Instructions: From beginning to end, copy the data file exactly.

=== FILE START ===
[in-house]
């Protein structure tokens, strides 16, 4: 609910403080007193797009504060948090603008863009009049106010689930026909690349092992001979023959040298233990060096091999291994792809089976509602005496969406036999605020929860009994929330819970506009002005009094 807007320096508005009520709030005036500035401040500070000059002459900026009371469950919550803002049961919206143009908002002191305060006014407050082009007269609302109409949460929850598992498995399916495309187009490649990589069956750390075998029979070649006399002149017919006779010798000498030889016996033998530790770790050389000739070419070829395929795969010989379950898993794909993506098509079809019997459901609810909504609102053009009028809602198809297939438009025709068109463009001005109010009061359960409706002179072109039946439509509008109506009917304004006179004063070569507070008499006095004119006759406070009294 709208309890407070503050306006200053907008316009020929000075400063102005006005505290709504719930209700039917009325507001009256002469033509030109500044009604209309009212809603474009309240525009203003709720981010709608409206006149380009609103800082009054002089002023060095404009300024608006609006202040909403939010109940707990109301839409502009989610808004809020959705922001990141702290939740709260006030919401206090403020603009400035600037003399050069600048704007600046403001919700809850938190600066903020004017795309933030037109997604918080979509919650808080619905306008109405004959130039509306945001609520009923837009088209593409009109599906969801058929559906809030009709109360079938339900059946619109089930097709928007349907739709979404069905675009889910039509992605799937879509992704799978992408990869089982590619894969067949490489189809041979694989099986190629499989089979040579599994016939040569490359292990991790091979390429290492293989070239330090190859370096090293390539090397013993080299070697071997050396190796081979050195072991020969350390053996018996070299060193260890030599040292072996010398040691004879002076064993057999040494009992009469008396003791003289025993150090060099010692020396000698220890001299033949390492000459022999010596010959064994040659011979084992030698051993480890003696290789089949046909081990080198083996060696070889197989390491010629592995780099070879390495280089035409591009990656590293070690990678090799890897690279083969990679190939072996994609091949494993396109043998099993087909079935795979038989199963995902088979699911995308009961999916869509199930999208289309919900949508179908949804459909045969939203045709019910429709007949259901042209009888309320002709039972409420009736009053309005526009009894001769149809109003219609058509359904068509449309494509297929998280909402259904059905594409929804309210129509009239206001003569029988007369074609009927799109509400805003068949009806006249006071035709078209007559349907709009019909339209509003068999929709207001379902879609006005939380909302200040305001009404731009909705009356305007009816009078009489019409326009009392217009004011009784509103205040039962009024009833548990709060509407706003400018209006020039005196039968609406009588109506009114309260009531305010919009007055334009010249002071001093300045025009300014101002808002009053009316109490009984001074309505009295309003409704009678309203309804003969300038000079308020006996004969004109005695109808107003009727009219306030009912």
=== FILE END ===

[in-house]
């Protein structure tokens, strides 16, 4: 609910403080007193797009504060948090603008863009009049106010689930026909690349092992001979023959040298233990060096091999291994792809089976509602005496969406036999605020929860009994929330819970506009002005009094 807007320096508005009520709030005036500035401040500070000059002459900026009371469950919550803002049961919206143009908002002191305060006014407050082009007269609302109409949460929850598992498995399916495309187009490649990589069956750390075998029979070649006399002149017919006779010798000498030889016996033998530790770790050389000739070419070829395929795969010989379950898993794909993506098509079809019997459901609810909504609102053009009028809602198809297939438009025709068109463009001005109010009061359960409706002179072109039946439509509008109506009917304004006179004063070569507070008499006095004119006759406070009294 709208309890407070503050306006200053907008316009020929000075400063102005006005505290709504719930209700039917009325507001009256002469033509030109500044009604209309009212809603474009309240525009203003709720981010709608409206006149380009609103800082009054002089002023060095404009300024608006609006202040909403939010109940707990109301839409502009989610808004809020959705922001990141702290939740709260006030919401206090403020603009400035600037003399050069600048704007600046403001919700809850938190600066903020004017795309933030037109997604918080979509919650808080619905306008109405004959130039509306945001609520009923837009088209593409009109599906969801058929559906809030009709109360079938339900059946619109089930097709928007349907739709979404069905675009889910039509992605799937879509992704799978992408990869089982590619894969067949490489189809041979694989099986190629499989089979040579599994016939040569490359292990991790091979390429290492293989070239330090190859370096090293390539090397013993080299070697071997050396190796081979050195072991020969350390053996018996070299060193260890030599040292072996010398040691004879002076064993057999040494009992009469008396003791003289025993150090060099010692020396000698220890001299033949390492000459022999010596010959064994040659011979084992030698051993480890003696290789089949046909081990080198083996060696070889197989390491010629592995780099070879390495280089035409591009990656590293070690990678090799890897690279083969990679190939072996994609091949494993396109043998099993087909079935795979038989199963995902088979699911995308009961999916869509199930999208289309919900949508179908949804459909045969939203045709019910429709007949259901042209009888309320002709039972409420009736009053309005526009009894001769149809109003219609058509359904068509449309494509297929998280909402259904059905594409929804309210129509009239206001003569029988007369074609009927799109509400805003068949009806006249006071035709078209007559349907709009019909339209509003068999929709207001379902879609006005939380909302200040305001009404731009909705009356305007009816009078009489019409326009009392217009004011009784509103205040039962009024009833548990709060509407706003400018209006020039005196039968609406009588109506009114309260009531305010919009007055334009010249002071001093300045025009300014101002808002009053009316109490009984001074309505009295309003409704009678309203309804003969300038000079308020006996004969004109005695109808107003009727009219306030009912």